Thursday, March 09, 2006

Backstage with Eric Burdon

We had traveled to Oshkosh to see rock icon Eric Burdon, lead vocalist on the Animals' number one hit, "House of the Rising Sun," who was performing at the annual WaterFest summer concert series.

Pre-show anticipation was growing as we got situated near the stage, finding the best spot to hear Burdon's unmistakable Newcastle baritone shred through his repertoire. I was about to see a musical hero from my youth perform the songs that made him legendary. Songs like "Don't Let Me Be Misunderstood," "It's My Life," and "When I Was Young," were anthems to me.

But, as dark storm clouds gathered over the Fox Valley, our enthusiasm began to wane. After waiting in the rain for some time, it was announced that the show was being cancelled in order to protect the safety of the musicians at the outdoor venue.

My wife Sue and I were devastated. We knew we'd need a miracle to get backstage following the concert, but now that slim possibility seemed to vanish. The disappointing announcement, however, did not dash the hopes of fellow concert-goer and former Gladstone resident Jim Pierron.

Dejected, we accompanied Pierron to the nearby Oshkosh Convention Center. Pierron, who's collected tons of music autographs, has a charming ability to talk his way backstage after concerts. He chatted with various security personnel and before long we were surprised to find ourselves in a small room where Burdon was signing autographs and talking to a handful of fans.

Although a giant in the world of rock and owner of a powerful voice, Burdon is relatively small in stature. He conversed easily, wearing an outfit which included cowboy boots and a well-worn jean jacket. (Considering the location, you might think Burdon would sport Oshkosh B' Gosh denim products, but according to his website, he wears Antik brand clothing.)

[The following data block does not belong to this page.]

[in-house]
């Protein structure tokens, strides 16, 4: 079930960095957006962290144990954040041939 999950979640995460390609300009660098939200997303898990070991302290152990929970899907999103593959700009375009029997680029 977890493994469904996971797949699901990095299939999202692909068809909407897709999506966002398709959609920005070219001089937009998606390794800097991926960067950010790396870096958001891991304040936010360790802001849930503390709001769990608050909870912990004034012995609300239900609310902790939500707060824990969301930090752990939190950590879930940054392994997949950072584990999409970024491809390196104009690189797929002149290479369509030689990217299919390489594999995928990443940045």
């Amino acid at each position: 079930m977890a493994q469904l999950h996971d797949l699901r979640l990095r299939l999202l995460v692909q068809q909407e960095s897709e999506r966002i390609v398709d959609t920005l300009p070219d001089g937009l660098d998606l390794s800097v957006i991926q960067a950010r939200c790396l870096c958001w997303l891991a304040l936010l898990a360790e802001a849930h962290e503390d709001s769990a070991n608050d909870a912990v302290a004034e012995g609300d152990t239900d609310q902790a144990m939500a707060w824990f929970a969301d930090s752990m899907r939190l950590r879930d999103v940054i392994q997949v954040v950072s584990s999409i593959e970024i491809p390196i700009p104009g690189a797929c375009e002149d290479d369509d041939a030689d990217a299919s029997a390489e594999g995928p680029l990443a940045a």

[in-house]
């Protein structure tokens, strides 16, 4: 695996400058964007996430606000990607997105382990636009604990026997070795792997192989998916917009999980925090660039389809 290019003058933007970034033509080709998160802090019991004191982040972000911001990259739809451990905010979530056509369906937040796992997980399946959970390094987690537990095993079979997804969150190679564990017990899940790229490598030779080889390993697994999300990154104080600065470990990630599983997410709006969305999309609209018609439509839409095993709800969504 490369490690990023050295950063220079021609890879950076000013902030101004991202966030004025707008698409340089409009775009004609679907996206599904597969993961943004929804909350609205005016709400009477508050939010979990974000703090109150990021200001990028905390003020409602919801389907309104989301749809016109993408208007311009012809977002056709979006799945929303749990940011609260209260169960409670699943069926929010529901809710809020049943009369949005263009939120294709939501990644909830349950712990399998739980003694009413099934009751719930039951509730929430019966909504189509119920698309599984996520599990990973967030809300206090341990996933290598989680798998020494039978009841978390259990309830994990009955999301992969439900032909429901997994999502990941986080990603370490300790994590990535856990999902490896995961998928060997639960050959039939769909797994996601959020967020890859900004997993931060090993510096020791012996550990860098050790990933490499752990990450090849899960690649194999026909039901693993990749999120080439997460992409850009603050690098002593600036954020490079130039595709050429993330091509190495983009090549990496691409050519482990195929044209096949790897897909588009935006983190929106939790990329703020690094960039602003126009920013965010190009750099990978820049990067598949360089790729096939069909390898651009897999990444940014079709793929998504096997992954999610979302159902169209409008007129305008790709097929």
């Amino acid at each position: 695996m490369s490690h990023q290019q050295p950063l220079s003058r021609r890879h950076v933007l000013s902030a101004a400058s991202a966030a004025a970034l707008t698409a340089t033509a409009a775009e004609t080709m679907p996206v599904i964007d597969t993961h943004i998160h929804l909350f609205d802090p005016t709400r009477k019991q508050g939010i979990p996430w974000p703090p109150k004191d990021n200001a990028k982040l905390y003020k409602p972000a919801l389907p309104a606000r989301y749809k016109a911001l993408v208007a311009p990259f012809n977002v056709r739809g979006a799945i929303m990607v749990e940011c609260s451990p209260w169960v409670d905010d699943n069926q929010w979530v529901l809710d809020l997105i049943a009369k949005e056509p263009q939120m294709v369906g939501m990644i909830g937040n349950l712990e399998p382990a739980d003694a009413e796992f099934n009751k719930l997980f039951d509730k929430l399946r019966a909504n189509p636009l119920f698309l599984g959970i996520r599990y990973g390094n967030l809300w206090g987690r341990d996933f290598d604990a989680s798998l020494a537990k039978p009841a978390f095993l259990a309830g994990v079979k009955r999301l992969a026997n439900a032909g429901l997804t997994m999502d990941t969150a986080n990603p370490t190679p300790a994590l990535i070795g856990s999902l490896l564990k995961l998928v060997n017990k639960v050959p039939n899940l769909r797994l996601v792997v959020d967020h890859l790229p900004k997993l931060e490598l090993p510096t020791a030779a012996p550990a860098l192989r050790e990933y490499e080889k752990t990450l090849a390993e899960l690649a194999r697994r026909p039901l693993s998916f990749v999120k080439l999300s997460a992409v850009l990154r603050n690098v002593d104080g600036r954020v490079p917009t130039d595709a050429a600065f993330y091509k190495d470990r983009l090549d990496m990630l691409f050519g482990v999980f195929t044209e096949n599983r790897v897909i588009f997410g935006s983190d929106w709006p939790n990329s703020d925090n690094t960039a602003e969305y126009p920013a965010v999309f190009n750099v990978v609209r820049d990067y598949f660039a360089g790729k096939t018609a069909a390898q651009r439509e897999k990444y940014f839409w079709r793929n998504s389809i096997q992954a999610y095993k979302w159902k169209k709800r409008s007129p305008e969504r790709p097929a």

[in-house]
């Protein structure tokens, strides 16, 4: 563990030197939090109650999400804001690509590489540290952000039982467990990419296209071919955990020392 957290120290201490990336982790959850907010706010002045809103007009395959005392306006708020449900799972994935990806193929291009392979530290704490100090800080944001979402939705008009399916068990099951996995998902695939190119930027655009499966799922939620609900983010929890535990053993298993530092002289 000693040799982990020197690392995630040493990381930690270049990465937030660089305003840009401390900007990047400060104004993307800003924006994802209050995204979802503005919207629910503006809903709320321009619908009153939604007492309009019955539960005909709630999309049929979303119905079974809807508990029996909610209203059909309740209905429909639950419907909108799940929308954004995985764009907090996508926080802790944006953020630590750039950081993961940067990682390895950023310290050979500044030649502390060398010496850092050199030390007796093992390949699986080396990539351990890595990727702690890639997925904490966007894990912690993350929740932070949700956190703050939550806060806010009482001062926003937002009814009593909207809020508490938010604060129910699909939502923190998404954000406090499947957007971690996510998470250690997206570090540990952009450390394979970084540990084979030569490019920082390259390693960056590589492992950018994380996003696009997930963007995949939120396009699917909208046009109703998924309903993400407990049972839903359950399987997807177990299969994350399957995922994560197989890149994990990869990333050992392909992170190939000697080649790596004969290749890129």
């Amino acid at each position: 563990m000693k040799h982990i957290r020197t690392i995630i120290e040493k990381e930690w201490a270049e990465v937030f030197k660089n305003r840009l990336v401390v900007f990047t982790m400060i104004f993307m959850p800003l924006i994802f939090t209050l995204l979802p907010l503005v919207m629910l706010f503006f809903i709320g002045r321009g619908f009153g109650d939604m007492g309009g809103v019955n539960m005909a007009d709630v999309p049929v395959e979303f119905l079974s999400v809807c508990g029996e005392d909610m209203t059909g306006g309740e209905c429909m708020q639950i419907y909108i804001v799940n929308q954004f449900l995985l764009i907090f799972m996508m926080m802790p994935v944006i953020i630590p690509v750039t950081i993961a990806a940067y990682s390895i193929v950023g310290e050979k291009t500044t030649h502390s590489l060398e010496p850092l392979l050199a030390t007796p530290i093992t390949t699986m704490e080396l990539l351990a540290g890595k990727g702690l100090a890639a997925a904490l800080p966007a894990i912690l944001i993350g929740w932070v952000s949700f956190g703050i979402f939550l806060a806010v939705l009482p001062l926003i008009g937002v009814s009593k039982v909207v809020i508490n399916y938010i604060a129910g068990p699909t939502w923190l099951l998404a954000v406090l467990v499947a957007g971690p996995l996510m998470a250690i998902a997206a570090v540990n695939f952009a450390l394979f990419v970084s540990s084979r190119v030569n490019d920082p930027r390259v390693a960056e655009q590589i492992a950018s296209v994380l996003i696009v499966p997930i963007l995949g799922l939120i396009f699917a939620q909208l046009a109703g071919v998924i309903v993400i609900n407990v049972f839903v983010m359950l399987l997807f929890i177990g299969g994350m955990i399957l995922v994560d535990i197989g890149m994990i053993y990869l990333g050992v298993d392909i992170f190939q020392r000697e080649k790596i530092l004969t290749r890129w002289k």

He also posed for pictures with his fans, including me, seemingly to compensate for the cancelled show.

Pierron had come armed with old records by the Animals and compact discs for the British singer to autograph. Burdon obliged until he noticed a bootleg recording which he refused to sign. "Where did you get this?" Burdon demanded, adding he had received no royalties for the recording. Burdon's uncharacteristic response amazed Pierron who was unaware one of his discs was of dubious legal status.

Like many artists of the fifties and sixties, Burdon was victimized by various management deals and recording contracts which sought to exploit his talents without fair compensation. While he has the right to be bitter, Burdon instead has concentrated on pleasing his fans.

Burdon has had his ups and downs, but continues to tour and record. He has had dozens of recordings both with the original Animals, later with the "new" Animals, and as a solo artist.

He made his first "comeback" in 1968 and fronted the group War, taking "Spill the Wine" to number three on the Billboard singles chart in 1970. A member of the Rock 'N' Roll Hall of Fame, Burdon also took the time to pen an intriguing autobiography.

Today, the 64-year-old Burdon lives a life on the road and often performs 100 or more shows a year.

Currently, he's touring Europe in support of "Soul of a Man," a new compact disc released in January. The 14-track recording, hailed by critics, highlights Burdon's musical roots. It includes songs first performed by his blues idols including Blind Willie Johnson, Mississippi Fred McDowell, Howlin' Wolf and Muddy Waters.

In a four-decades long career, Burdon has refused to compromise. Just like he did with his original Animals' recordings, Burdon continues to reinterpret vintage American blues classics, recycling them both on stage and in the studio, for an appreciative audience.

Thanks, Eric for putting us fans first. And, it was great to meet you.

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